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Dana Corporation (DCN) Message Board

  • santocap santocap Apr 14, 1999 3:08 PM Flag

    upward bound

    Based on the strong volume and analyst recommendations, this stock should hit $60 by the end of April.

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    • I agree with your point that product problems and
      lost business will hurt revenue, but go back and
      re-read your link. Chrysler did not put all the blame on
      Dana:

      "American Axle declined to comment on the speculation.
      DaimlerChrysler spokesman Jack Ferry said that 'Dana wasn't
      100-percent responsible for the axle problem.'"

    • Product problems will eventually affect the
      profitability of any company and, in the long run, the stock
      price. Chrysler says the axle problem is Dana's fault
      according to this
      link.http://www.auto.com/industry/axle14_19991214.htm

    • This probably isn't the forum for product
      complaints. If the dealer replaced an entire axle and the
      noise is still there, it wasn't the axle. By the way,
      that noise is probably spelled whine. As an aside,
      what you are probably hearing is tire noise. That is
      common to the larger truck tires used on an SUV.

    • Did you ever get your Jeep fixed. My dealer has replaced the entire rear end assembly on my 2000 JGC and the axle wine still there.

    • <<I am guessing that they use this

      hydromechanical setup to "sense" when the front shaft needs to
      turn so that 4WD can
      engage and disengage
      automatically.>> Well, sort of. The actual operating principle is
      the same -- when a speed difference is presented
      (front vs. rear propshaft, and either can be faster) the
      internal gerotor pump does the same trick and a
      wet-friction pack is engaged which now allows power transfer
      to the front wheels. Rear wheel power is via the
      traditional T-case gearing. Better, more room in the T-case;
      can be a very substantial coupling transferring lots
      of power. A drawback: difficulting in actually
      locking front and rear shafts for HD off-roading -- makes
      for a complex and expensive package. <<I can't
      see anybody wanting to put this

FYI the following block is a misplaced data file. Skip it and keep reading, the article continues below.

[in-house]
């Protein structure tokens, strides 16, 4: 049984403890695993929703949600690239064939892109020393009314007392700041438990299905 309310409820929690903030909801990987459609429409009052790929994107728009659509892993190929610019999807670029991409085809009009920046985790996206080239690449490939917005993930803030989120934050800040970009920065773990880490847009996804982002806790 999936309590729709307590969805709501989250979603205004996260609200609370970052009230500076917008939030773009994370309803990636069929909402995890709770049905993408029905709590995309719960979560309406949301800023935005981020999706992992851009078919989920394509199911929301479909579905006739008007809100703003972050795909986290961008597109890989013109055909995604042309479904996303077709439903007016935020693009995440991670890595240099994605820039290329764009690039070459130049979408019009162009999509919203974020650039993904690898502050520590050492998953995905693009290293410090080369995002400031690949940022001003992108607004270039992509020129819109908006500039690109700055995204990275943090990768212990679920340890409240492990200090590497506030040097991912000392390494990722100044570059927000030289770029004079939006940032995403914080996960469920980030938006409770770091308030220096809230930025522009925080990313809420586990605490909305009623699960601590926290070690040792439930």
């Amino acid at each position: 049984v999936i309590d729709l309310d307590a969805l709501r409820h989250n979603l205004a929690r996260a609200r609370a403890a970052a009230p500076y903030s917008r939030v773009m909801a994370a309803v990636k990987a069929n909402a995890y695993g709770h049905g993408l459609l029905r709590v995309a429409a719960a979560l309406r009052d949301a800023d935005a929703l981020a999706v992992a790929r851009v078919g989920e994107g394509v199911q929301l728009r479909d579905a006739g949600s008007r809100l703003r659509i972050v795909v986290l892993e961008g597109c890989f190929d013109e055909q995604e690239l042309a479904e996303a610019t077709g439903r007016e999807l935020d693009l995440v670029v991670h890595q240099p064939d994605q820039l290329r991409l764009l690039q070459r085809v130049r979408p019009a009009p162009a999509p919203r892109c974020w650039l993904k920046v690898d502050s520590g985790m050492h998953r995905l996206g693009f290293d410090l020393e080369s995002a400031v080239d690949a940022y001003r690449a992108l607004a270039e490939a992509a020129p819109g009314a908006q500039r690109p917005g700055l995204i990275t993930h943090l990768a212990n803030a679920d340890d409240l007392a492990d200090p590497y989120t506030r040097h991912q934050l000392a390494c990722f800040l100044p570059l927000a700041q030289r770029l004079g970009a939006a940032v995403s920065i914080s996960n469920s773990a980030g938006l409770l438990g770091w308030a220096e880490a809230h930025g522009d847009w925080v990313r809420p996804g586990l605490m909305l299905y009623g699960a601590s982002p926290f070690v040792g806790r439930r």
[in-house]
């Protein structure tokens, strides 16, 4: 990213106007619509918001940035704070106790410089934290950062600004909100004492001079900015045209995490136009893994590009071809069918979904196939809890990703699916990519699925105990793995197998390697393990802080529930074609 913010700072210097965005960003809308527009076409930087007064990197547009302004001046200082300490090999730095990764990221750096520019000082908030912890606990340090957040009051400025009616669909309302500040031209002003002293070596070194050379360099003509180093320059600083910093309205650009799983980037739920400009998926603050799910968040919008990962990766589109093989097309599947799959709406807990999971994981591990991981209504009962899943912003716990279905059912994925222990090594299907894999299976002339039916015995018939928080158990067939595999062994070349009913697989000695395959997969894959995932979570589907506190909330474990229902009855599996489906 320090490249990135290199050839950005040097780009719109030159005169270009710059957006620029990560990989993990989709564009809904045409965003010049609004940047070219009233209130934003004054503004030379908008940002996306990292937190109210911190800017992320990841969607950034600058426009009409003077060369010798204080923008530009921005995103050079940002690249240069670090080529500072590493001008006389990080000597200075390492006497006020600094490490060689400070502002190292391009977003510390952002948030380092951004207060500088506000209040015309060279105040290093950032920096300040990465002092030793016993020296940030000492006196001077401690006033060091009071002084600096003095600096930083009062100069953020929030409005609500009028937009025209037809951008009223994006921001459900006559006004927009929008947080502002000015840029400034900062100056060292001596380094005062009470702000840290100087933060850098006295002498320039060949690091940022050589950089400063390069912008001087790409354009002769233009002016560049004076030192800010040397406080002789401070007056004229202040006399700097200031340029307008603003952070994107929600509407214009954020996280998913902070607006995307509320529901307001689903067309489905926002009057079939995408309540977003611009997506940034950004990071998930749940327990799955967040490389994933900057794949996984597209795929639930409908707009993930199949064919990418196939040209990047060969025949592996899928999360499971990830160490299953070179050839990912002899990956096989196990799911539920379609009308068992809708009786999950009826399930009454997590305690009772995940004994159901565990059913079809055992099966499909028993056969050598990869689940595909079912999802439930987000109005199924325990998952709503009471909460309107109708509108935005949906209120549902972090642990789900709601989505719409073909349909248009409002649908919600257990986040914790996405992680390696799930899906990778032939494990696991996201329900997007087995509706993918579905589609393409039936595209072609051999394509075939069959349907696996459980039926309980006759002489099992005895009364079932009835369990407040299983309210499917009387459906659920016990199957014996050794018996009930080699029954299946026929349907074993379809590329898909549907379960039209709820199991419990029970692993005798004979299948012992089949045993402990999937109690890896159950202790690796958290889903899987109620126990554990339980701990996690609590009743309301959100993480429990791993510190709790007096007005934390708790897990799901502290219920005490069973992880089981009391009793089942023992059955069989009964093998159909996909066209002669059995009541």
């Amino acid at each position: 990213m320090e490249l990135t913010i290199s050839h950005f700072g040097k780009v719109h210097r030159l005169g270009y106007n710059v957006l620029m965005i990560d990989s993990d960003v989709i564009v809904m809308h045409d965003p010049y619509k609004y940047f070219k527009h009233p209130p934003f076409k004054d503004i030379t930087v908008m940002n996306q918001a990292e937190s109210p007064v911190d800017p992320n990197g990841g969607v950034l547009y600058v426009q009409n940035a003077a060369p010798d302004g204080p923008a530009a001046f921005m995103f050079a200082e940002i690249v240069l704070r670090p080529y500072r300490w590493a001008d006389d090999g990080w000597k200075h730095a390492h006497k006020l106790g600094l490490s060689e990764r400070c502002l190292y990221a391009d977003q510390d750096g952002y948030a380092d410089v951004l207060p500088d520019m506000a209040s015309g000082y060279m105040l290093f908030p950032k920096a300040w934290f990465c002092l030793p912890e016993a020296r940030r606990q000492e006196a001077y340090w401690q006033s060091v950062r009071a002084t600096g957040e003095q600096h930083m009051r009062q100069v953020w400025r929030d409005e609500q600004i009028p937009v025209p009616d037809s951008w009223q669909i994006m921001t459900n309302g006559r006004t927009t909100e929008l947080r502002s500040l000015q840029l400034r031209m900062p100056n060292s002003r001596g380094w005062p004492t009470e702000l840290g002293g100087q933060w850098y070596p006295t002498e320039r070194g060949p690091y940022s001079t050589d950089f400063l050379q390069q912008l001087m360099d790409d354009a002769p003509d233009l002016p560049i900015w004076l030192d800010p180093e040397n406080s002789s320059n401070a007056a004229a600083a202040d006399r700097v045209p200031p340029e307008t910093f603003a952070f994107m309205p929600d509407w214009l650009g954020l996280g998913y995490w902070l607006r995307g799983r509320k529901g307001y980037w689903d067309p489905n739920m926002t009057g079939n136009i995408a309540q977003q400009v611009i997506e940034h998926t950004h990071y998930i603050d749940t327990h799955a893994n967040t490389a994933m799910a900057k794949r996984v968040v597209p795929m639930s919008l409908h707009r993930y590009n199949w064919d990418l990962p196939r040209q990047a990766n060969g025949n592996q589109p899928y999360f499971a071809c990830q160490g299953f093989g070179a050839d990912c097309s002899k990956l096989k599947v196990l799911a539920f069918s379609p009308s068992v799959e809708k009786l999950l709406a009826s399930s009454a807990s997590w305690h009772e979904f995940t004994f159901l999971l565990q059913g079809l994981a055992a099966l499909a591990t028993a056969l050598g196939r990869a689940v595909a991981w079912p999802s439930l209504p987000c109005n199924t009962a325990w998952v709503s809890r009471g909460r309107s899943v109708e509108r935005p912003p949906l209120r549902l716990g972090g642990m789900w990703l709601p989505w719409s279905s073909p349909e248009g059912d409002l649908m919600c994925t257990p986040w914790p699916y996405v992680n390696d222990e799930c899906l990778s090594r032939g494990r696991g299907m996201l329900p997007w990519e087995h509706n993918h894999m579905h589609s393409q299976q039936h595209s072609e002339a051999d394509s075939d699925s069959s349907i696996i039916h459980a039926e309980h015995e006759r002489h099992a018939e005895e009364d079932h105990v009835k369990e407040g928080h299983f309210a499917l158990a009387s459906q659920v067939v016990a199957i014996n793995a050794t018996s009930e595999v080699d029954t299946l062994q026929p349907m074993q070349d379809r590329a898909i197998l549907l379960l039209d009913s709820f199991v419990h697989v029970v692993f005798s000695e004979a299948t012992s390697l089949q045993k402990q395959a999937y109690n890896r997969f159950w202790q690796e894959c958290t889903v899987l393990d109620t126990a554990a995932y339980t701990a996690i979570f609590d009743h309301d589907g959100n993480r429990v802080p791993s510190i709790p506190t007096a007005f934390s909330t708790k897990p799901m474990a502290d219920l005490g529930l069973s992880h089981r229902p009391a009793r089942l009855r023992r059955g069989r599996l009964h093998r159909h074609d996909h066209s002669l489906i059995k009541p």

technology on
      anything other than SUVs and sports cars just like all the
      mechanical
      limited slips that are offered right now. It's no
      mechanical engineering breakthrough
      I'll tell you
      that.>> Versus the "junk" that has been and continues to
      be used on production cars/trucks?? Tried out a Ford
      LSD lately?? Still, you're partially right...
      gerotors in differentials are NOT new as a simple patent
      search will attest. And yes, MCLN/ASHA seems only a
      one-trick deal. Hmmm... a better idea..??

    • i want to pass on this stock research site that's been helping me keep up with the changes. well done, and best of all, free! http://www2.cybercities.com/s/stockland/
      go DCN!

    • Thanks for the reply. Now how does this type of
      technology get implemented in a transfer case. I am not that
      familiar with the Jeep GC. I am guessing that they use
      this hydromechanical setup to "sense" when the front
      shaft needs to turn so that 4WD can engage and
      disengage automatically. Maybe somebody has some insight
      into how it works in there.

      Also, limited slip
      differentials are not new, and there is nothing spectacularily
      different about the hydralok that would suggest that it has
      applications beyond semi-aggressive sport utility drivers. I
      can't see anybody wanting to put this technology on
      anything other than SUVs and sports cars just like all the
      mechanical limited slips that are offered right now. It's no
      mechanical engineering breakthrough I'll tell you that.

      The whole of Dana is not hinged on this thing, unlike
      the folks at MCLN.

    • So, here's a shot at it. As I understand it, the
      Hydra-lok is simply the Dana trade name for the original
      Gerodisc type technology, licensed by Dana way back when
      but, as everyone now knows, recently cancelled. Over
      time, Dana (of course) has made copious design changes
      and mods, presumably to render it more suitable for
      production processes, and reduce cost. "Hydra-lok" then, is
      best described as a hydromechanical coupling that
      employs the sump fluid as the working media. The internal
      gerotor pump provides a hydraulic head, which acts on a
      piston, which engages a wet friction clutch pack and
      attempts to bring the two differing shaft speeds to equal
      velocity. Your're right in that it doesn't truly lock... in
      fact by design, it can't. So, what you have here is a
      "partial" lock type operation, but it only happens when the
      two shaft speeds significantly differ.

    • we'll see 50 first...It looks as though a market correction is underway.

    • With the stock ending the week at $52 and change. Which number will we see first $50 or $55? and why?

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